Ice Bucket Challenge critics need to look at the numbers


Kellie Faherty/Editor in Chief

Kellie Faherty/Editor in Chief

I’m sure you all have identical Facebook, Twitter and Instagram feeds right now. Scrolling through, all you see is videos of the ALS Ice Bucket Challenge. Whether you support this trend or just wish your friends would stop nominating you, there is no denying that the Ice Bucket Challenge’s ability to raise awareness and funds for ALS is impressive. 

If you’ve been hibernating from social media and are unaware of this topic, ALS describes the challenge as the following: “The challenge involves people getting doused with buckets of ice water on video, posting that video to social media, then nominating others to do the same, all in an effort to raise ALS awareness. Those who refuse to take the challenge are asked to make a donation to the ALS charity of their choice.” Thousands of people across the country, including many celebrities, have posted videos of themselves proudly accepting the challenge and also nominating others to do the same.

When I first saw people posting their Ice Bucket Challenge videos on social media, I was confused as to how this was benefiting any ALS charity at all. It seemed pretty clear that most people were opting out of donating by dousing ice cold water on themselves. My initial question was pretty simple, how is this challenge helping people with ALS fight the disease?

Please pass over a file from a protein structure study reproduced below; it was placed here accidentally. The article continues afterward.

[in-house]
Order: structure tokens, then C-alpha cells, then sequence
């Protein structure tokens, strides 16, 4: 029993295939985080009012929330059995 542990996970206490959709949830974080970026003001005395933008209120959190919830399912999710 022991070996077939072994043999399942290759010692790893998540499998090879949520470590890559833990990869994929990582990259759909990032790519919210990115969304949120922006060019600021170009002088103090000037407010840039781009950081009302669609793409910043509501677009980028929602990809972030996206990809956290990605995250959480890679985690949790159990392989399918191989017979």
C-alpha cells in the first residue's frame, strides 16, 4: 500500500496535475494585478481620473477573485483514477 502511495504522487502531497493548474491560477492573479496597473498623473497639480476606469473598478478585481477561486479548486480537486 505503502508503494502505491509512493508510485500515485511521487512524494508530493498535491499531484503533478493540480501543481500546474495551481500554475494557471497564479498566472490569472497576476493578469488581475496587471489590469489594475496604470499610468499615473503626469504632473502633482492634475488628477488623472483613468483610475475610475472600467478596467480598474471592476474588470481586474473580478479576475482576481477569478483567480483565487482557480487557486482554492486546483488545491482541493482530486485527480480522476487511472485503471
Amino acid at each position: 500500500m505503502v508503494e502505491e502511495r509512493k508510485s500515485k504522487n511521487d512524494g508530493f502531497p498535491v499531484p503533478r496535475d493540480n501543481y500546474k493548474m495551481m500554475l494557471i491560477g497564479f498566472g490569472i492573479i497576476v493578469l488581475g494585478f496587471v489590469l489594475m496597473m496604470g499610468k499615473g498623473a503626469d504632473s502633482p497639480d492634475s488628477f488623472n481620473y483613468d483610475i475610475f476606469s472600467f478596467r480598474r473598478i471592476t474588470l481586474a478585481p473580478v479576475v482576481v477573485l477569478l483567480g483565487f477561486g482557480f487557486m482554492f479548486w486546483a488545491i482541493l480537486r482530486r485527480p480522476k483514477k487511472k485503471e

My initial skeptism isn’t uncommon, however. The challenge received backlash very early on. Critics debate its method of raising awareness, saying ALS should be presented as something besides a consolation prize.

I’ve become an Ice Bucket supporter and my doubts surrounding its mission and effectiveness have diminished. The support I now have for the Ice Bucket Challenge lies in the numbers. According to the ALS  Association,  it had received $23 million in three weeks, which is more than 10 times what it received during the same period a year ago. This is more money than the association raised in all of 2012 alone. Additionally, the challenge has added 450,000 new donors to the association’s roster.

These figures show the incredible success of this campaign. It has done wonders to raise awarness for a disease that is often overlooked.

I’ve accepted the challenge and I encourage you to do the same if you haven’t already. Yes, you get drenched in freezing cold water, but that sting is nothing compared to the fight people with ALS struggle with every day. If you want to participate in the challenge and donate to an ALS charity as well, even better.

The Ice Bucket Challenge may appear as a silly, overdone social media trend, but this chairatable craze is one that does not deserve negative critiques.

Kellie Flaherty is a senior journalism major and Editor in Chief of The Vidette. Any questions or comments regarding her column can be sent to


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